Break, sprint or attack? Stage 7 oozes with possibilities

At 249.1 kilometres, Stage 7 is the longest of this year's Tour de France. In fact, it's the longest Tour de France stage of the last 20 years.

The journey from Vierzon to Le Creusot is set to be an interesting one, with a number of different scenarios on the cards. 

The Course

It will be a first for the Tour de France, having never visited Vierzon before. The peloton departs the debuting town, and then heads out on the flat section of the course that traverses the centre of France from west to east.

A warm day peaking at 27 Degrees Celsius is predicted with a mild cross-headwind for most of the flat portion of the day's racing. After almost 160 kilometres over the flatlands, the riders tackle the Côte de Château-Chinon (3.2 kilometres at 5.3%), with the race entering its tough finale as uncategorised climbs mingle with their official brethren. The Côte de Glux-en-Genne is up next, a 2.6 kilometres climb at 4.2%, with a largely sedate stretch of 35 kilometres following the peak.

The foot of the Côte de la Croix de la Libération (4.6 kilometre at 5.3%) comes with 43 kilometres to go, and may be the site of some exploratory attack, as the run to the finish is either up or down from there. The end of the descent from the Côte de la Croix de la Libération leads directly into the most demanding climb of the day, the Signal d’Uchon.

Signal d'Uchon
The profile of the Signal d'Uchon Source: ASO


It’s a 5.7 kilometres climb at 5.7%, but that doesn't fully take into account the climb's difficulty. The first half goes up at approximately 6% before a short descent and then a brutal final slog to the summit. The slope runs for a kilometre at rise of 9.4% before the last 700 metres climb at 13.1% to the peak. Though there are still 18 kilometres to go at this point, this will be the crucial section that will likely decide how the stage plays out, with good terrain thereafter to make an attack stick.

The peak of the Signal d’Uchon has bonuses of 8, 5 and 2 seconds for the first three over, with Tadej Pogačar and Primož Roglič already having shown interest in contesting these on the Mur de Bretagne on Stage 2.

The Côte de la Gourloye is the last challenge of the day. 2.4 kilometres at 5.3% isn't a hard task for a professional peloton, and it's steady gradients should be managed even by the sprinters still hanging in there. The climb crests with 8 kilometres to go to Le Creusot, with a sharp descent, then undulating into the finish line.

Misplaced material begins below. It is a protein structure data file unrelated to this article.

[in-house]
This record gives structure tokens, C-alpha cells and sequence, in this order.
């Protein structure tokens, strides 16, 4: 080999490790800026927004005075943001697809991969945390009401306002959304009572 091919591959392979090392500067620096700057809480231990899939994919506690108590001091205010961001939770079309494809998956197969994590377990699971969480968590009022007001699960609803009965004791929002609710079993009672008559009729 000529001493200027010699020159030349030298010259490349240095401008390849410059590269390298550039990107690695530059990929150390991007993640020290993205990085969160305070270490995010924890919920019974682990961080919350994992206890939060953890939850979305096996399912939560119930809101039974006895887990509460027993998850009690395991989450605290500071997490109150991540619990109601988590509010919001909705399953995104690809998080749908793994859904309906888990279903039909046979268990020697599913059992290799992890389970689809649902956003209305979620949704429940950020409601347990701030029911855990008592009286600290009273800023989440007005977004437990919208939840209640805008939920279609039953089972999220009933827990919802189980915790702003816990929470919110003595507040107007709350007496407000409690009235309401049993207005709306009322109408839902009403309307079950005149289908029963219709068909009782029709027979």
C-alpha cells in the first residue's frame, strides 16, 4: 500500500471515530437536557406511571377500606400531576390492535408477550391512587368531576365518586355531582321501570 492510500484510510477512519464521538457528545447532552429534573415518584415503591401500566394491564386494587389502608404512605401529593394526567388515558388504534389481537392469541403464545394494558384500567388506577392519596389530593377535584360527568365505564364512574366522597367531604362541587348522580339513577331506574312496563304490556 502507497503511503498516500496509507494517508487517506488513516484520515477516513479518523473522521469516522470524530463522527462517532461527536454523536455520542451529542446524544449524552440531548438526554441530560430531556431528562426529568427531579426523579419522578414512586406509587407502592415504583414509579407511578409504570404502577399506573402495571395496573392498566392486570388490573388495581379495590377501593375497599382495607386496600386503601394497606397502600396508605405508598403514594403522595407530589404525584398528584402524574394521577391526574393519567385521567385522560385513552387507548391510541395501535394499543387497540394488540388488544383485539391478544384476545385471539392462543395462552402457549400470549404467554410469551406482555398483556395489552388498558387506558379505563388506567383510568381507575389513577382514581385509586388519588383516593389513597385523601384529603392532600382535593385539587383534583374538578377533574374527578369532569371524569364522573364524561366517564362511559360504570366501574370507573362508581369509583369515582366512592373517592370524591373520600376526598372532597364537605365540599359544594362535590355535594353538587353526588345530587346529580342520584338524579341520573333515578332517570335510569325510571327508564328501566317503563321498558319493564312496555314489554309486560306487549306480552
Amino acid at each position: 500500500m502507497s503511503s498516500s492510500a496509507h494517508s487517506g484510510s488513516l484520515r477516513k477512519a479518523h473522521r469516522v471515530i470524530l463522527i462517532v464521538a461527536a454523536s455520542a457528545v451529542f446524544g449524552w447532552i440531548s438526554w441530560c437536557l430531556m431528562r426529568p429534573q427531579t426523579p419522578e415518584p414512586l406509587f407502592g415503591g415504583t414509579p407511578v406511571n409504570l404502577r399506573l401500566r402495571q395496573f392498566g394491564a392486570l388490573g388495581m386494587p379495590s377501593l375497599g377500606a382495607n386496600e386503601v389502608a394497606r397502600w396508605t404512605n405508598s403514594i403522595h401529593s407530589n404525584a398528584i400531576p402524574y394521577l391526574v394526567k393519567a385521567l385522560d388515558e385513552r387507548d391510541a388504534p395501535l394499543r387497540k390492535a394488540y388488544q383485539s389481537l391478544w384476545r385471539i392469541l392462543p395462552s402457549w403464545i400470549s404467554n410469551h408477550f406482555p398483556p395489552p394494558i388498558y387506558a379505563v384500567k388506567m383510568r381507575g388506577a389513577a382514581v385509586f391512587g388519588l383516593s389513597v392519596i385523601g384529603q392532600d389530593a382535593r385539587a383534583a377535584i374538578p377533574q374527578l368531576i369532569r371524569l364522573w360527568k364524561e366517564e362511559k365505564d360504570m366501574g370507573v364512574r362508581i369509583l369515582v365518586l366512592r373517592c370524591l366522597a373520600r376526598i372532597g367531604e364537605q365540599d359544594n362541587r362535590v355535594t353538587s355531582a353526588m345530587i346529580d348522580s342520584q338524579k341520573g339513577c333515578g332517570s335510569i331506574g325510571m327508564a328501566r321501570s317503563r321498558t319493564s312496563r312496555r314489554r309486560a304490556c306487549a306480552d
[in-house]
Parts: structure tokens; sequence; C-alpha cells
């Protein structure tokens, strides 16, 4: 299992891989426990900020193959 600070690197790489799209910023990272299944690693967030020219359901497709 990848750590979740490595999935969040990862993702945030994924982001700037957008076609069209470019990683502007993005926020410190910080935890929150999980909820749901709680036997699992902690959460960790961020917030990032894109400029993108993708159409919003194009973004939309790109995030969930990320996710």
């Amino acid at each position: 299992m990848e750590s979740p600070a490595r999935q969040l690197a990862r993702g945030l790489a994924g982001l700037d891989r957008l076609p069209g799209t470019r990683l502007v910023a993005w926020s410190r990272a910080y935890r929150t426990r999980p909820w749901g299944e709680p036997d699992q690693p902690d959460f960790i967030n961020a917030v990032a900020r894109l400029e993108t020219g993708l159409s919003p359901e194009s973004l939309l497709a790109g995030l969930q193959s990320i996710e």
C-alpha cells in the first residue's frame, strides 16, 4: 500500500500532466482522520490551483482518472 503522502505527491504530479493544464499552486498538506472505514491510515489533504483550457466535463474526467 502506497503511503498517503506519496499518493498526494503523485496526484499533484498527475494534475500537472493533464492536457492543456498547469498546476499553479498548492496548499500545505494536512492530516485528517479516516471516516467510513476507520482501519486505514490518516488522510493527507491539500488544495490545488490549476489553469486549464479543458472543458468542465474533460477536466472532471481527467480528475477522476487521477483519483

The Contenders

Will we see the attackers take it or the sprinters have their way. None of the climb's averages is particularly leg-breaking, but that 1.7 kilometre section to the peak of the Signal d’Uchon is the hardest climbing faced so far in the Tour. After their heroics on the opening two stages of the race, it's easy to see the likes of Mathieu van der Poel (Alpecin-Fenix), Wout van Aert (Jumbo-Visma) and Julian Alaphilippe (Deceuninck-QuickStep) leaving their rivals for stage glory behind on the steep slopes. 

The question will be how much lead they can get and whether any sprinters along with their domestiques can follow close enough behind to organise a chase in the wake of the attackers. The descents and small climbs should play into the favour of the attackers as well, but it's likely to be a close-run thing. 

Heading up the climbing sprinters looking to make their mark is Australian Michael Matthews (Team BikeExchange), who should make it over all the climbs with the front bunch if he can reproduce the form that saw him take second on the Tour's opening stage. Sonny Colbrelli (Bahrain Victorious) will be hoping that the Dauphine form that saw his taste victory there will make a return, while Peter Sagan (BORA-hansgrohe) is impossible to discount. 

Each has strong teams, and can perhaps look to form an alliance, Team BikeExchange in particular has Lucas Hamilton, Esteban Chaves and Simon Yates, all of whom should be present in the finale to help chase, though Hamilton will likely be kept in reserve.

The other major possibility is that the early breakaway could carry the day. With 249 kilometres to race, many teams will be very wary about committing themselves to chasing the early move all day, especially with some hard days in the mountains on the horizon. 

The obstacle for the early escapees will likely be Alpecin-Fenix, with Mathieu van der Poel both looking for another day in yellow and a chance at a stage win. That said, lots of riders have lost significant time early in the race, so a move might form that allows Alpecin-Fenix to keep van der Poel in yellow without having to commit so seriously.

Taking a close look at the stage hasn't answered questions so much as raised possibilities, but that should make for a fun, dynamic stage that gives lots of riders a chance at the win.

The Tour de France continues with Stage 7, the longest of the race at 249 kilometres, with a hilly kick in the back section of the stage that looks set to suit the Ardennes classics specialists. Watch on SBS, SBS On Demand from 2030 AEST and earlier on the SKODA Tour Tracker from 1850 AEST.

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5 min read
Published 2 July 2021 at 5:46am
By SBS Cycling Central
Source: SBS